You can, however, use this technique in conjunction with the new Image Resample tool to resize the actual graphic file. You'll end up with a trimmed-down file with its appearance intact.

To use the Resample tool, select an image on a page, then resize it using the resize handles (Section 5.2.3). (Shift-drag to prevent distortion.) When you're done, click the Resample button on the Property inspector (see Figure 5-8). Dreamweaver resizes the image file.

You can even make an image larger than the original using this technique. The end result isn't perfect梕ven Dreamweaver can't create image information that was never there梑ut the program does its best to prevent the image from looking too pixellated. You won't want to enlarge images this way often, but in a pinch it's a quick way to make a photo just a little bit larger.

Dreamweaver changes the graphic, altering the width and height of the actual file. If you change your mind about resampling the image, your only option is the old undo command, Ctrl+Z (figs/command.jpg-Z). Brightness and contrast

If an image on a page is too light, too dark, or washed out, you can use Dreamweaver MX 2004's Brightness/Contrast dialog box to fix it.

First select the picture, then click the Brightness/Contrast icon on the Property inspector (Figure 5-8) to open the dialog box. Move the brightness slider to the right to lighten the image (great for underexposed interior shots), or to the left to darken the image. The contrast control works in the same way: right to increase contrast (making dark colors darker and light colors lighter); left to decrease contrast (moves all colors toward gray).

You'll often use the Brightness and Contrast sliders in conjunction. Brightening (lightening) an image also has a fading effect. By increasing contrast, you can restore some punch to a brightened image.

If you've ever used image-editing software like Fireworks or Photoshop Elements, this dialog box should look familiar. Make sure the Preview box is turned on so that you can see your changes right in the document window.

As with the other image editing controls, if you're unhappy with the changes you've made, choose EditUndo or press Ctrl+Z (figs/command.jpg-Z) to return the image to its previous glory. Sharpening images

Sometimes graphics, even those from some scanners and digital cameras, look a little fuzzy, especially if you've resampled the image (Section Dreamweaver's Sharpen tool on the Property inspector helps restore clarity and make such images "pop." It works like similar tools in graphic editing programs: It increases the contrast between an image's pixels to create the illusion of sharper, more in-focus graphics. (Insert your own Sharper Image joke here.)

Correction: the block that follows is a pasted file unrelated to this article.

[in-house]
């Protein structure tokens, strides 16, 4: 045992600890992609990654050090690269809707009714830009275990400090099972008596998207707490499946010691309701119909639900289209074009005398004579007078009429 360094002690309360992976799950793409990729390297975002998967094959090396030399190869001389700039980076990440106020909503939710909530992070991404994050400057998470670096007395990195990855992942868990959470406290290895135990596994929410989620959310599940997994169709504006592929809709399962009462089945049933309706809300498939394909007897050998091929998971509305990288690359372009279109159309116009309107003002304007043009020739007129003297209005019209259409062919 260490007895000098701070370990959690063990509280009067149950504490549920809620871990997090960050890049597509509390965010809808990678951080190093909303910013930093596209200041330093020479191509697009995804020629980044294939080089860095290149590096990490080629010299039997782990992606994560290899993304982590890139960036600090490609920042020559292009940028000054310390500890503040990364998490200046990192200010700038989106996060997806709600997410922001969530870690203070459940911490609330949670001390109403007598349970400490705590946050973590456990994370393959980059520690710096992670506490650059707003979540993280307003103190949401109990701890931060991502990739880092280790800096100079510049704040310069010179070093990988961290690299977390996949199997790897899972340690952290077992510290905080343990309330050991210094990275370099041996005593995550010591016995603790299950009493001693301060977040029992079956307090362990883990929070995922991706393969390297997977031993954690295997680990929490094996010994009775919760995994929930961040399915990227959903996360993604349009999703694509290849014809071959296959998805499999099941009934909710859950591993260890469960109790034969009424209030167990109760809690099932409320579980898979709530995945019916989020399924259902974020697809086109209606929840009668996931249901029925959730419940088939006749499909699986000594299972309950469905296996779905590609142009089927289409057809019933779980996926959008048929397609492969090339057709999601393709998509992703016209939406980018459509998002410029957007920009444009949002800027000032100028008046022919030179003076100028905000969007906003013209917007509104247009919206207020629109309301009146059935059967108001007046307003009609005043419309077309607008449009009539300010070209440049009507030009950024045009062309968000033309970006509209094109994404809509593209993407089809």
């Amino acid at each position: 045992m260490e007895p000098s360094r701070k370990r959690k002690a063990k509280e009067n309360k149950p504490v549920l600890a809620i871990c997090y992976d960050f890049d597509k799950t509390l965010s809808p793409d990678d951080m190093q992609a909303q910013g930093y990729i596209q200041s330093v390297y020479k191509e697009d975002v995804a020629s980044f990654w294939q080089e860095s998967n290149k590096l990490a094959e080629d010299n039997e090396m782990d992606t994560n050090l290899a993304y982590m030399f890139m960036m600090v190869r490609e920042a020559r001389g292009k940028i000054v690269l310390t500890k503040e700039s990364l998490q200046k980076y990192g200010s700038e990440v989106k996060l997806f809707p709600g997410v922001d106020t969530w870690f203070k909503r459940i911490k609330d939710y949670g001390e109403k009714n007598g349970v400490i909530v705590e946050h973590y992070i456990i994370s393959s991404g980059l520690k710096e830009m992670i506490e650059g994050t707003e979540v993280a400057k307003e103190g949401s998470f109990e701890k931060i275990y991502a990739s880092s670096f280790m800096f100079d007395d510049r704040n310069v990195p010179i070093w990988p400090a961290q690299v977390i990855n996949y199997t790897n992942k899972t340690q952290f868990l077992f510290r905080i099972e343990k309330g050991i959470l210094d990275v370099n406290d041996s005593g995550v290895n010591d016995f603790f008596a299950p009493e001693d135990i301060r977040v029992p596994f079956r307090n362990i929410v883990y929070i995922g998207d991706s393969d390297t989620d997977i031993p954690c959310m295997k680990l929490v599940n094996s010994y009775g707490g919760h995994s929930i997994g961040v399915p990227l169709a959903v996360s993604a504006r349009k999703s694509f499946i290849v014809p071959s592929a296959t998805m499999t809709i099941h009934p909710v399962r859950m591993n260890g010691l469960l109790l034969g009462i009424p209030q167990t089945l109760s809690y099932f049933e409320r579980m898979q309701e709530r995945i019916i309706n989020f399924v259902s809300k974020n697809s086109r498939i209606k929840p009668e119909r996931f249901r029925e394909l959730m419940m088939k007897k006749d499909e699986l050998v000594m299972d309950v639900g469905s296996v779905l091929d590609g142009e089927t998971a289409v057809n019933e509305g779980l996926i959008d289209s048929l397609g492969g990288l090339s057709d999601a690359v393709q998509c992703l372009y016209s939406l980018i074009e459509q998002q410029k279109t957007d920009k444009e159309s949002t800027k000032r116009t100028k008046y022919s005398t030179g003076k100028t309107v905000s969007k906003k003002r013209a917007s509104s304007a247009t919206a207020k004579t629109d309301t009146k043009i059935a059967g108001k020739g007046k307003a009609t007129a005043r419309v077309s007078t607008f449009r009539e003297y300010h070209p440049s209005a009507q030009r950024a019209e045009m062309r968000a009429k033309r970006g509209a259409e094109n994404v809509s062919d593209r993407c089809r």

To use this tool, select the graphic and then click the Image Sharpen icon on the Property inspector (Figure 5-8). The Sharpen window appears, as shown in Figure 5-10. Move the slider to the right to increase the amount of sharpening, or type a number in the box (10 is maximum sharpening; 0 is no change). You probably won't use the maximum setting unless you're going for a special effect, since it tends to highlight "noise" in the image, creating an unappealing halo effect around pixels. Once, you've selected a level of sharpening that you like, click OK.

If you're unhappy with the results, just press Ctrl+Z (figs/command.jpg-Z) or choose EditUndo.

The Sharpen box can make fuzzy pictures "pop." Make sure the Preview checkbox is turned on so you can see the effect on the image as you move the slider.

5.3.2 Setting Up an External Editor

Before you can take advantage of this timesaving feature, you need to tell Dreamweaver which graphics program you want to use.

  1. Choose EditPreferences (DreamweaverPreferences in Mac OS X).

    The Preferences dialog box opens, as shown in Figure 5-9.

  2. In the left pane, click File Types/Editors.